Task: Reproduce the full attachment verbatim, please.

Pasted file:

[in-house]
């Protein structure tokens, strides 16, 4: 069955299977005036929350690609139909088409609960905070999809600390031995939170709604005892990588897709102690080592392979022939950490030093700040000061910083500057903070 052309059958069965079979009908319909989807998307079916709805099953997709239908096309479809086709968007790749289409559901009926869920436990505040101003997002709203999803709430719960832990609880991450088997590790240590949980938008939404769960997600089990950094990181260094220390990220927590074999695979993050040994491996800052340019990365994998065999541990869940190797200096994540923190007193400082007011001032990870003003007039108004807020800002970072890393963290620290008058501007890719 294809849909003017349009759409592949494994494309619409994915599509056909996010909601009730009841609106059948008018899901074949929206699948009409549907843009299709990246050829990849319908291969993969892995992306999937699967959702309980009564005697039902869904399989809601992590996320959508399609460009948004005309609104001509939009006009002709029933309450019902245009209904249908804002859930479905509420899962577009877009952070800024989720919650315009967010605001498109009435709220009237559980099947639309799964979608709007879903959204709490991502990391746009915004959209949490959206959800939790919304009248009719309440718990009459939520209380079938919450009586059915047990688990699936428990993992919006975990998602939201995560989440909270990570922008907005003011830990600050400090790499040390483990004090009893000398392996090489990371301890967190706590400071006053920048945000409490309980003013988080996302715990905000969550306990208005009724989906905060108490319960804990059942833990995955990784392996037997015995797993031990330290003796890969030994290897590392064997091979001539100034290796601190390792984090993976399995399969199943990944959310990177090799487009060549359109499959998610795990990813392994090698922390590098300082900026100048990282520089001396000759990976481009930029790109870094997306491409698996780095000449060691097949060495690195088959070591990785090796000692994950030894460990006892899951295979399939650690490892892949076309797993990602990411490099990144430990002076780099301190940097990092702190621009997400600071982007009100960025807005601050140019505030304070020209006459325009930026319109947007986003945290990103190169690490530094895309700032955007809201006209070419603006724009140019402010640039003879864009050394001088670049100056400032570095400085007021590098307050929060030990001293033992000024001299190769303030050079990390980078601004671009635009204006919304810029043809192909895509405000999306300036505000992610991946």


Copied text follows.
[in-house]
């Protein structure tokens, strides 16, 4: 069955299977005036929350690609139909088409609960905070999809600390031995939170709604005892990588897709102690080592392979022939950490030093700040000061910083500057903070 052309059958069965079979009908319909989807998307079916709805099953997709239908096309479809086709968007790749289409559901009926869920436990505040101003997002709203999803709430719960832990609880991450088997590790240590949980938008939404769960997600089990950094990181260094220390990220927590074999695979993050040994491996800052340019990365994998065999541990869940190797200096994540923190007193400082007011001032990870003003007039108004807020800002970072890393963290620290008058501007890719 294809849909003017349009759409592949494994494309619409994915599509056909996010909601009730009841609106059948008018899901074949929206699948009409549907843009299709990246050829990849319908291969993969892995992306999937699967959702309980009564005697039902869904399989809601992590996320959508399609460009948004005309609104001509939009006009002709029933309450019902245009209904249908804002859930479905509420899962577009877009952070800024989720919650315009967010605001498109009435709220009237559980099947639309799964979608709007879903959204709490991502990391746009915004959209949490959206959800939790919304009248009719309440718990009459939520209380079938919450009586059915047990688990699936428990993992919006975990998602939201995560989440909270990570922008907005003011830990600050400090790499040390483990004090009893000398392996090489990371301890967190706590400071006053920048945000409490309980003013988080996302715990905000969550306990208005009724989906905060108490319960804990059942833990995955990784392996037997015995797993031990330290003796890969030994290897590392064997091979001539100034290796601190390792984090993976399995399969199943990944959310990177090799487009060549359109499959998610795990990813392994090698922390590098300082900026100048990282520089001396000759990976481009930029790109870094997306491409698996780095000449060691097949060495690195088959070591990785090796000692994950030894460990006892899951295979399939650690490892892949076309797993990602990411490099990144430990002076780099301190940097990092702190621009997400600071982007009100960025807005601050140019505030304070020209006459325009930026319109947007986003945290990103190169690490530094895309700032955007809201006209070419603006724009140019402010640039003879864009050394001088670049100056400032570095400085007021590098307050929060030990001293033992000024001299190769303030050079990390980078601004671009635009204006919304810029043809192909895509405000999306300036505000992610991946």